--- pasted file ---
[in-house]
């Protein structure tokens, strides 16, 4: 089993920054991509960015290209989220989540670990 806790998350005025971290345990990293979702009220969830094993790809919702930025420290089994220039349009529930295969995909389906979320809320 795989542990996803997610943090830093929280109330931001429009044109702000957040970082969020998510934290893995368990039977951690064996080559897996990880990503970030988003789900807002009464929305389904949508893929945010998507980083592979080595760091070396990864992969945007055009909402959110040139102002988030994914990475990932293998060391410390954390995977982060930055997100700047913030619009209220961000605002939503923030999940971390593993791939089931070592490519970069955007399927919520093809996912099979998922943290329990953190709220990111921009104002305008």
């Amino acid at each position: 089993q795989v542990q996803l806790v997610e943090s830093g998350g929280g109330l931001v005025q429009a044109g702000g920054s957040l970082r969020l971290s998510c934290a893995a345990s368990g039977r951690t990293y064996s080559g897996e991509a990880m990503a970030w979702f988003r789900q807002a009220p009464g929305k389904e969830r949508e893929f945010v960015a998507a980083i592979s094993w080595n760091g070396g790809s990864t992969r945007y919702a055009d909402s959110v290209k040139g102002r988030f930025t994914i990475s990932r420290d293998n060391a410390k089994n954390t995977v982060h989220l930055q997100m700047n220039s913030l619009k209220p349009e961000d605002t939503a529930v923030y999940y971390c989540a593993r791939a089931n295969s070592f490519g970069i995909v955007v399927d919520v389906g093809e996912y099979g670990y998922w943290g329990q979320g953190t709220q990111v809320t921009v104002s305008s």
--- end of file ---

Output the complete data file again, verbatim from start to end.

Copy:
[in-house]
């Protein structure tokens, strides 16, 4: 089993920054991509960015290209989220989540670990 806790998350005025971290345990990293979702009220969830094993790809919702930025420290089994220039349009529930295969995909389906979320809320 795989542990996803997610943090830093929280109330931001429009044109702000957040970082969020998510934290893995368990039977951690064996080559897996990880990503970030988003789900807002009464929305389904949508893929945010998507980083592979080595760091070396990864992969945007055009909402959110040139102002988030994914990475990932293998060391410390954390995977982060930055997100700047913030619009209220961000605002939503923030999940971390593993791939089931070592490519970069955007399927919520093809996912099979998922943290329990953190709220990111921009104002305008």
């Amino acid at each position: 089993q795989v542990q996803l806790v997610e943090s830093g998350g929280g109330l931001v005025q429009a044109g702000g920054s957040l970082r969020l971290s998510c934290a893995a345990s368990g039977r951690t990293y064996s080559g897996e991509a990880m990503a970030w979702f988003r789900q807002a009220p009464g929305k389904e969830r949508e893929f945010v960015a998507a980083i592979s094993w080595n760091g070396g790809s990864t992969r945007y919702a055009d909402s959110v290209k040139g102002r988030f930025t994914i990475s990932r420290d293998n060391a410390k089994n954390t995977v982060h989220l930055q997100m700047n220039s913030l619009k209220p349009e961000d605002t939503a529930v923030y999940y971390c989540a593993r791939a089931n295969s070592f490519g970069i995909v955007v399927d919520v389906g093809e996912y099979g670990y998922w943290g329990q979320g953190t709220q990111v809320t921009v104002s305008s």